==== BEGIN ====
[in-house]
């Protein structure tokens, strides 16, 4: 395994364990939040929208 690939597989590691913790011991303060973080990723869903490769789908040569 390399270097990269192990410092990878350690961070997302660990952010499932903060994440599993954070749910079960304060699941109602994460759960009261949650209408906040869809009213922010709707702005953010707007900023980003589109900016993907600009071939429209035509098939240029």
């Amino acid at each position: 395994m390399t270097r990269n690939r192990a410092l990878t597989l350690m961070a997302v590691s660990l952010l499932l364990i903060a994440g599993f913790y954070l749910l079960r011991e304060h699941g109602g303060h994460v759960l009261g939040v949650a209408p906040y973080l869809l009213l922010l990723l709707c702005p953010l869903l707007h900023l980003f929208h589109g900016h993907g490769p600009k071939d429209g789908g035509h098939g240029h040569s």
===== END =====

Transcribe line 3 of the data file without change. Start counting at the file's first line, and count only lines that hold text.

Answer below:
């Amino acid at each position: 395994m390399t270097r990269n690939r192990a410092l990878t597989l350690m961070a997302v590691s660990l952010l499932l364990i903060a994440g599993f913790y954070l749910l079960r011991e304060h699941g109602g303060h994460v759960l009261g939040v949650a209408p906040y973080l869809l009213l922010l990723l709707c702005p953010l869903l707007h900023l980003f929208h589109g900016h993907g490769p600009k071939d429209g789908g035509h098939g240029h040569s």